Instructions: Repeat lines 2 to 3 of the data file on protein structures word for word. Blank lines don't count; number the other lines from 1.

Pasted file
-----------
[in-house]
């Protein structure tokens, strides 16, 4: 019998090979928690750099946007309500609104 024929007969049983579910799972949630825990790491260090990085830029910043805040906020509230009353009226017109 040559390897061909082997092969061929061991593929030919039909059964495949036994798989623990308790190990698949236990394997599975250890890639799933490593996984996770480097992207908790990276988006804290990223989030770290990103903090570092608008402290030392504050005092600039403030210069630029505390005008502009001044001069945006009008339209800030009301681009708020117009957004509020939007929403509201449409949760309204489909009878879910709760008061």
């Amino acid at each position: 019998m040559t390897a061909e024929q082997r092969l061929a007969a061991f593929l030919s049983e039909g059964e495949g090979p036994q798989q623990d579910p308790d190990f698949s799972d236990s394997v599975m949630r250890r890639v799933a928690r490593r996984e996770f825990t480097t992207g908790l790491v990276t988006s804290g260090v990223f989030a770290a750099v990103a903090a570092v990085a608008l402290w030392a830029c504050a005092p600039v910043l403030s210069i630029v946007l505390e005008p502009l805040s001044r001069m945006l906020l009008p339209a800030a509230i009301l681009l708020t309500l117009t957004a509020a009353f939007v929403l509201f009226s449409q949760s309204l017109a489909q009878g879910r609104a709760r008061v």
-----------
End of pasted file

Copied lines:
């Protein structure tokens, strides 16, 4: 019998090979928690750099946007309500609104 024929007969049983579910799972949630825990790491260090990085830029910043805040906020509230009353009226017109 040559390897061909082997092969061929061991593929030919039909059964495949036994798989623990308790190990698949236990394997599975250890890639799933490593996984996770480097992207908790990276988006804290990223989030770290990103903090570092608008402290030392504050005092600039403030210069630029505390005008502009001044001069945006009008339209800030009301681009708020117009957004509020939007929403509201449409949760309204489909009878879910709760008061």
């Amino acid at each position: 019998m040559t390897a061909e024929q082997r092969l061929a007969a061991f593929l030919s049983e039909g059964e495949g090979p036994q798989q623990d579910p308790d190990f698949s799972d236990s394997v599975m949630r250890r890639v799933a928690r490593r996984e996770f825990t480097t992207g908790l790491v990276t988006s804290g260090v990223f989030a770290a750099v990103a903090a570092v990085a608008l402290w030392a830029c504050a005092p600039v910043l403030s210069i630029v946007l505390e005008p502009l805040s001044r001069m945006l906020l009008p339209a800030a509230i009301l681009l708020t309500l117009t957004a509020a009353f939007v929403l509201f009226s449409q949760s309204l017109a489909q009878g879910r609104a709760r008061v």